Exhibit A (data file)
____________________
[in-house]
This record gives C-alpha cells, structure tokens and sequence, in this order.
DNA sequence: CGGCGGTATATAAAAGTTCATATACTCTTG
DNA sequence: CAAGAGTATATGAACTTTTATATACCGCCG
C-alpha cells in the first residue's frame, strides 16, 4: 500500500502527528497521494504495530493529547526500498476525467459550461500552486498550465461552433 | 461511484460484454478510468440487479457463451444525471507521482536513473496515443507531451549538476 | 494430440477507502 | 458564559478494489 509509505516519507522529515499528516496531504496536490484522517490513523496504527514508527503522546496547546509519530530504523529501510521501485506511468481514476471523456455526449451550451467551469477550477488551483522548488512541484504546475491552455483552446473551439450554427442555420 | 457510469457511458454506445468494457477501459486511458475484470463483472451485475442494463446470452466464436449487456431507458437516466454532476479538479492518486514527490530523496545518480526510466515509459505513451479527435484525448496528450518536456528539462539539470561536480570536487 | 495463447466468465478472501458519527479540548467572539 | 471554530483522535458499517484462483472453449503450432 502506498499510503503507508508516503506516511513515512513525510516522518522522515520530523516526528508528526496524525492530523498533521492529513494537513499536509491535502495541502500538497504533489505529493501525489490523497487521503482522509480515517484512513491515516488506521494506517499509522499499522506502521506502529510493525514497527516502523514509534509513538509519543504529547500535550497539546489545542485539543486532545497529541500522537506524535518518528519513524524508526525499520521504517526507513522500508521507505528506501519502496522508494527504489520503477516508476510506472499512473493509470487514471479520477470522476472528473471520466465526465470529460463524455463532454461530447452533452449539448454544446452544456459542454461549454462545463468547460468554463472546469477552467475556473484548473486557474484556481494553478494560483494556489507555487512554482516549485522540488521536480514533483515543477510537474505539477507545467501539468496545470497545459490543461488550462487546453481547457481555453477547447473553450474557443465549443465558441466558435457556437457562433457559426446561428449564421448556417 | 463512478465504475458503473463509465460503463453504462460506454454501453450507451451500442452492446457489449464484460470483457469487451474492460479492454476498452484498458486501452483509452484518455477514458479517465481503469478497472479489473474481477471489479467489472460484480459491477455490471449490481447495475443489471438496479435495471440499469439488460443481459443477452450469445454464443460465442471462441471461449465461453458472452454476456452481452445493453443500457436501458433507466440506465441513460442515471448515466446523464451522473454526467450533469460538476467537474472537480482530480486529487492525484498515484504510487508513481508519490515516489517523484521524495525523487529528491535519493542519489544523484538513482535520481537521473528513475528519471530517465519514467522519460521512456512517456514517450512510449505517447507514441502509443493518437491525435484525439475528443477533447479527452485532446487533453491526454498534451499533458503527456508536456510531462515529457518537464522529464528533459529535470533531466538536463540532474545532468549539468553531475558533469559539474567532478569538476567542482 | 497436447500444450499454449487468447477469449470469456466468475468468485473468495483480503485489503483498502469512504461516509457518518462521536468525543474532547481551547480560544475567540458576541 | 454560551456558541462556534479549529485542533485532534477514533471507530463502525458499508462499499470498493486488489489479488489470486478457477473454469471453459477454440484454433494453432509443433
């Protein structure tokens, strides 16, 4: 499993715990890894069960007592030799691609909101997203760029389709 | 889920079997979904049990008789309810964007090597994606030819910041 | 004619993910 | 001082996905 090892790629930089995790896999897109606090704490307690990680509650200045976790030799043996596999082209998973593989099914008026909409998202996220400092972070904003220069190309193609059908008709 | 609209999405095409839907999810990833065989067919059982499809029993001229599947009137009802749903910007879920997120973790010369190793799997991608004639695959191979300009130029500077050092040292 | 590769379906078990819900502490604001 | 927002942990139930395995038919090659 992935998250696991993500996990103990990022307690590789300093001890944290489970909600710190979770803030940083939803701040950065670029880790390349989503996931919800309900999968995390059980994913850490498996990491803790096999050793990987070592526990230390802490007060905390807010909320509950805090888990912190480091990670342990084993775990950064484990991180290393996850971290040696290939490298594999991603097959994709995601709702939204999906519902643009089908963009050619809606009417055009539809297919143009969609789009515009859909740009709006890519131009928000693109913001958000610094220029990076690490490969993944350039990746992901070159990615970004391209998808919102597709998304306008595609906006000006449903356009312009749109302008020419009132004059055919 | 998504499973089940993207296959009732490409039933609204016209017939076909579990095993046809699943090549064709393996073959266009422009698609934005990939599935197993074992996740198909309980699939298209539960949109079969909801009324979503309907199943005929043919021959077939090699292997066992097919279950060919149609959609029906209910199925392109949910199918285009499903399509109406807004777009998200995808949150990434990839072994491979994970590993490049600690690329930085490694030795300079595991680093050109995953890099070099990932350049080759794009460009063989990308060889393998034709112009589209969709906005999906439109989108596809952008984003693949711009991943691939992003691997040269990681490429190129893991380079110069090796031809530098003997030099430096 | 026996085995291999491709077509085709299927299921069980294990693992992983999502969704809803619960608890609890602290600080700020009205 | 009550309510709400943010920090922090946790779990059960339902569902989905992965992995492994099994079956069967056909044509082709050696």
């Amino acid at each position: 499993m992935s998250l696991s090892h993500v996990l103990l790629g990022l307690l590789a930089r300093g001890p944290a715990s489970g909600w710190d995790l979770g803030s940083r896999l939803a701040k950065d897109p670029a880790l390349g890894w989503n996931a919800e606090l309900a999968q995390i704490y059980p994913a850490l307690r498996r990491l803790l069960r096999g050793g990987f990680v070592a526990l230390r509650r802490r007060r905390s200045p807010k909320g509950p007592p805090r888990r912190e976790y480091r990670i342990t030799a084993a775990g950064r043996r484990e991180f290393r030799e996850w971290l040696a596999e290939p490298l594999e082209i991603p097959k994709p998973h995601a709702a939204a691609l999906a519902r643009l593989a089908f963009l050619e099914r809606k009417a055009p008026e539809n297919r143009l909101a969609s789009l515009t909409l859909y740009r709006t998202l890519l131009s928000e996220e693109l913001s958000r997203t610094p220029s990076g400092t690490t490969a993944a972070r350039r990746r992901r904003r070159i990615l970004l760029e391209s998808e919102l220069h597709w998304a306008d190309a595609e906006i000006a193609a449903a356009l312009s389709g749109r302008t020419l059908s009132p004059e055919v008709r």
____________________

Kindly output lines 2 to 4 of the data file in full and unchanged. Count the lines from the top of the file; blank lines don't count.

This record gives C-alpha cells, structure tokens and sequence, in this order.
DNA sequence: CGGCGGTATATAAAAGTTCATATACTCTTG
DNA sequence: CAAGAGTATATGAACTTTTATATACCGCCG